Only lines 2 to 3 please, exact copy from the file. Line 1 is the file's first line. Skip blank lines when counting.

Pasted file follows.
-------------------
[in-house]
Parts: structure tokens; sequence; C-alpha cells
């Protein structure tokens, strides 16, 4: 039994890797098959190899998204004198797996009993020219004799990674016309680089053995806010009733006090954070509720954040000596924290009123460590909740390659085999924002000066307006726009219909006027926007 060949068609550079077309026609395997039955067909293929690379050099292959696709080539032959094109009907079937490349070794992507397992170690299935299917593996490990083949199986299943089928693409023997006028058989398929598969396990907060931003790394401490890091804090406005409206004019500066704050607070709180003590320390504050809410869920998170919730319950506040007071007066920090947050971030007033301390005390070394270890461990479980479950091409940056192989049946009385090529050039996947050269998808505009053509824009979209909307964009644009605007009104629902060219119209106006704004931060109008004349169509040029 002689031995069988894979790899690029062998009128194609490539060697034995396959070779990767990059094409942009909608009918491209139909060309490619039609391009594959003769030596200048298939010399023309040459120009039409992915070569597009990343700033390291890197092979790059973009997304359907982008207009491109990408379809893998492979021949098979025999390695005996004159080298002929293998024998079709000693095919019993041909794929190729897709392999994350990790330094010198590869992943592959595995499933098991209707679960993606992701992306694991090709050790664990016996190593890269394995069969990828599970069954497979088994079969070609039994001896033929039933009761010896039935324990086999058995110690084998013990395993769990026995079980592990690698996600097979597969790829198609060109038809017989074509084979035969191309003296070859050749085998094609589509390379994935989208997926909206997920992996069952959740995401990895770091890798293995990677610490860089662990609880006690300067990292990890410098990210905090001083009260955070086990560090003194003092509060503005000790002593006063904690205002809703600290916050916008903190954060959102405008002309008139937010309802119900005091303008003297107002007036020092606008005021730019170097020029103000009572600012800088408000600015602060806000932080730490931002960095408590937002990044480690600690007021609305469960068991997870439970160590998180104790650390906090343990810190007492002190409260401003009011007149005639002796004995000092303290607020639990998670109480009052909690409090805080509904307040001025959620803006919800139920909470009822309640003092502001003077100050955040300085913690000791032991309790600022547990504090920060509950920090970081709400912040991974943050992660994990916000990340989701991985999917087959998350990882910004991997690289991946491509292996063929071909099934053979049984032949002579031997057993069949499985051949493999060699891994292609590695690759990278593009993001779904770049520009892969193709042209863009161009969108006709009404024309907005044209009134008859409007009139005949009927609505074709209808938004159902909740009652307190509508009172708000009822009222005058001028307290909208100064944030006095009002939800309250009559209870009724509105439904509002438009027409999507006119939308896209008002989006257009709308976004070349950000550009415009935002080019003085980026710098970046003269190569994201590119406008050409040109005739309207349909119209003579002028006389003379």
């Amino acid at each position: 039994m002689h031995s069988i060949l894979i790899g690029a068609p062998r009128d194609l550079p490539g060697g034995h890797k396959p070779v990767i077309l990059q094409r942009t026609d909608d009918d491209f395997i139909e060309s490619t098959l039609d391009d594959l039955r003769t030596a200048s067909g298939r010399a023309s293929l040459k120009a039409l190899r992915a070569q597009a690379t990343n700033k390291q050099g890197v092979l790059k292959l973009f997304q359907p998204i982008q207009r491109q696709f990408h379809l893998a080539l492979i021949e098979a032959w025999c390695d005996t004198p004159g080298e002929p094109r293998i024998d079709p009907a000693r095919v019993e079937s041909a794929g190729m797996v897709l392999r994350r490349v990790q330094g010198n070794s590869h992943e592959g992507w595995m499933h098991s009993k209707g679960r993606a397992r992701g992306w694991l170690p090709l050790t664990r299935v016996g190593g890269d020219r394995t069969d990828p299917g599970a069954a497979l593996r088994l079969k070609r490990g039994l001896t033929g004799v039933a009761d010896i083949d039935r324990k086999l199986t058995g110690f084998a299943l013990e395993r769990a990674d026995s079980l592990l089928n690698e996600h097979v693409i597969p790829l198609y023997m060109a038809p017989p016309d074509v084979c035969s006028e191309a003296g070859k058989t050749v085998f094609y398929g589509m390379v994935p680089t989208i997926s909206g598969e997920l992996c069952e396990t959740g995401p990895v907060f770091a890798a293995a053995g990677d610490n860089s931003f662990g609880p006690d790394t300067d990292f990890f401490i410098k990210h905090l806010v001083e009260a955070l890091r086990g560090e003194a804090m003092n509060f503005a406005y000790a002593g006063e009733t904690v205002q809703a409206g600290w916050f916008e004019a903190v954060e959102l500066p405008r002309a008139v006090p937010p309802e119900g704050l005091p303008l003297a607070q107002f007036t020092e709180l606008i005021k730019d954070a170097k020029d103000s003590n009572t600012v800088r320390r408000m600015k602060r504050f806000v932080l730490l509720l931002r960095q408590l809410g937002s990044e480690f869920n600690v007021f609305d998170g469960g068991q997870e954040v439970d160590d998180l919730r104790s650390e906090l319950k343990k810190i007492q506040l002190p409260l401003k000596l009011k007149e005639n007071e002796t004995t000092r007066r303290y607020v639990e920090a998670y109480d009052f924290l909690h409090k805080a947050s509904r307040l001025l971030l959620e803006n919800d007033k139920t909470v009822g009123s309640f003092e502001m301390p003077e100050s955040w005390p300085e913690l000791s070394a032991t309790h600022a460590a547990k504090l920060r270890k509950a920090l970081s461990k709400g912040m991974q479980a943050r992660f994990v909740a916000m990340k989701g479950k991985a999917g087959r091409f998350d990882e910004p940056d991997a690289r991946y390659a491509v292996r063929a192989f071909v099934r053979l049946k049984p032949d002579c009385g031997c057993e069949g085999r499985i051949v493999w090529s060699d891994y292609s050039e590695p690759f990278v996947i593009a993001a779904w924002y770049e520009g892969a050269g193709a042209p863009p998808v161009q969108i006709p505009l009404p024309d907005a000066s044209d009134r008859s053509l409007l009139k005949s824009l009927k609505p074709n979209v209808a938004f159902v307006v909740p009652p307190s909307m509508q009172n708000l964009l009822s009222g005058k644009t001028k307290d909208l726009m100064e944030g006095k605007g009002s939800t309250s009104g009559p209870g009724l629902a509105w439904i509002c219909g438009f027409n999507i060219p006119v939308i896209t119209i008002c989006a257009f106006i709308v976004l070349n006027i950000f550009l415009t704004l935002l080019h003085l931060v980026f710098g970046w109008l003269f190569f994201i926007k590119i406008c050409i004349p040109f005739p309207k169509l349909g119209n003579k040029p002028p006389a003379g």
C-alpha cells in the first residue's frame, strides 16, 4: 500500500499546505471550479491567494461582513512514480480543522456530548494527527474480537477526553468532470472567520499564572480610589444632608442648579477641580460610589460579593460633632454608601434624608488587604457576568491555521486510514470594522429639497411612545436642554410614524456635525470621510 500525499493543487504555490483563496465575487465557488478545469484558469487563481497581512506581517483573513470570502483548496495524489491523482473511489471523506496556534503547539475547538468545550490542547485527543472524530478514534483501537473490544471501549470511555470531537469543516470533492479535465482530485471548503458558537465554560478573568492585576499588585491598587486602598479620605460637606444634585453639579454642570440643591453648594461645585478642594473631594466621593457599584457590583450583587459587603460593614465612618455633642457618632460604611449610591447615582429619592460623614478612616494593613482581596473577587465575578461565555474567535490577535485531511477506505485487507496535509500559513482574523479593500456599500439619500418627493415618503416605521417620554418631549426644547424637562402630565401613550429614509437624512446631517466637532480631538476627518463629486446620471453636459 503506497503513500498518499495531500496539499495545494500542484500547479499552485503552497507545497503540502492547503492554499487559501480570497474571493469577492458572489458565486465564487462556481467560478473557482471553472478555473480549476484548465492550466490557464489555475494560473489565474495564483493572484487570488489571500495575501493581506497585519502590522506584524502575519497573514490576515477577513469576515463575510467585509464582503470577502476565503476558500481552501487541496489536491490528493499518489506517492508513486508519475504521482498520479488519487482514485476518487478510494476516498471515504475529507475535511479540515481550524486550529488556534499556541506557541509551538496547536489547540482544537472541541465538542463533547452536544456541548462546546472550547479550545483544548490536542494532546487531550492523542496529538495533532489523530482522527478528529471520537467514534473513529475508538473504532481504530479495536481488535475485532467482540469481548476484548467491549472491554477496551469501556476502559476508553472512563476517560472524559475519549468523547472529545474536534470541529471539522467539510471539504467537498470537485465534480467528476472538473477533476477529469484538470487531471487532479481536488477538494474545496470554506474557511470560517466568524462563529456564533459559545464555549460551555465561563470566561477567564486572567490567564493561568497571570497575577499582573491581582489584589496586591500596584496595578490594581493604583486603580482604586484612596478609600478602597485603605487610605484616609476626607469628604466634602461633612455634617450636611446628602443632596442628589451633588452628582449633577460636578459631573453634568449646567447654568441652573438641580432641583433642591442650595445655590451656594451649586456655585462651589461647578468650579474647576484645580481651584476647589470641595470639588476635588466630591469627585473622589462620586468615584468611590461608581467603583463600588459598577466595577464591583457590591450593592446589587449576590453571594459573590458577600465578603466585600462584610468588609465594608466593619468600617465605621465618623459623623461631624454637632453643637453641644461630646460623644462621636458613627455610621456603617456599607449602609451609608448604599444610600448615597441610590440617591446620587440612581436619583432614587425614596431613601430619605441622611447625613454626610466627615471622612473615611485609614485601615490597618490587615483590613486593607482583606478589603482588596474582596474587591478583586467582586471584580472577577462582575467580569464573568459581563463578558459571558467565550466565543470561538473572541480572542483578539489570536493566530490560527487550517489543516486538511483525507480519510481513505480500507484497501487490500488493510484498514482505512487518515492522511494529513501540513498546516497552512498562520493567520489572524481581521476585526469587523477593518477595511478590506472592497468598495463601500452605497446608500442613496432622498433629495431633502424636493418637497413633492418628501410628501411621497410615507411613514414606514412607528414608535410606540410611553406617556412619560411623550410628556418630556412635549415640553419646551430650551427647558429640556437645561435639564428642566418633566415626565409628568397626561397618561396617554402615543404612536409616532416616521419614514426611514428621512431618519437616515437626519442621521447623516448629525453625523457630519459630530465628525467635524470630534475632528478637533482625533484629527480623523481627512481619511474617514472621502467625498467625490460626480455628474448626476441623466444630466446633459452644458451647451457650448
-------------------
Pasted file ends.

Parts: structure tokens; sequence; C-alpha cells
């Protein structure tokens, strides 16, 4: 039994890797098959190899998204004198797996009993020219004799990674016309680089053995806010009733006090954070509720954040000596924290009123460590909740390659085999924002000066307006726009219909006027926007 060949068609550079077309026609395997039955067909293929690379050099292959696709080539032959094109009907079937490349070794992507397992170690299935299917593996490990083949199986299943089928693409023997006028058989398929598969396990907060931003790394401490890091804090406005409206004019500066704050607070709180003590320390504050809410869920998170919730319950506040007071007066920090947050971030007033301390005390070394270890461990479980479950091409940056192989049946009385090529050039996947050269998808505009053509824009979209909307964009644009605007009104629902060219119209106006704004931060109008004349169509040029 002689031995069988894979790899690029062998009128194609490539060697034995396959070779990767990059094409942009909608009918491209139909060309490619039609391009594959003769030596200048298939010399023309040459120009039409992915070569597009990343700033390291890197092979790059973009997304359907982008207009491109990408379809893998492979021949098979025999390695005996004159080298002929293998024998079709000693095919019993041909794929190729897709392999994350990790330094010198590869992943592959595995499933098991209707679960993606992701992306694991090709050790664990016996190593890269394995069969990828599970069954497979088994079969070609039994001896033929039933009761010896039935324990086999058995110690084998013990395993769990026995079980592990690698996600097979597969790829198609060109038809017989074509084979035969191309003296070859050749085998094609589509390379994935989208997926909206997920992996069952959740995401990895770091890798293995990677610490860089662990609880006690300067990292990890410098990210905090001083009260955070086990560090003194003092509060503005000790002593006063904690205002809703600290916050916008903190954060959102405008002309008139937010309802119900005091303008003297107002007036020092606008005021730019170097020029103000009572600012800088408000600015602060806000932080730490931002960095408590937002990044480690600690007021609305469960068991997870439970160590998180104790650390906090343990810190007492002190409260401003009011007149005639002796004995000092303290607020639990998670109480009052909690409090805080509904307040001025959620803006919800139920909470009822309640003092502001003077100050955040300085913690000791032991309790600022547990504090920060509950920090970081709400912040991974943050992660994990916000990340989701991985999917087959998350990882910004991997690289991946491509292996063929071909099934053979049984032949002579031997057993069949499985051949493999060699891994292609590695690759990278593009993001779904770049520009892969193709042209863009161009969108006709009404024309907005044209009134008859409007009139005949009927609505074709209808938004159902909740009652307190509508009172708000009822009222005058001028307290909208100064944030006095009002939800309250009559209870009724509105439904509002438009027409999507006119939308896209008002989006257009709308976004070349950000550009415009935002080019003085980026710098970046003269190569994201590119406008050409040109005739309207349909119209003579002028006389003379």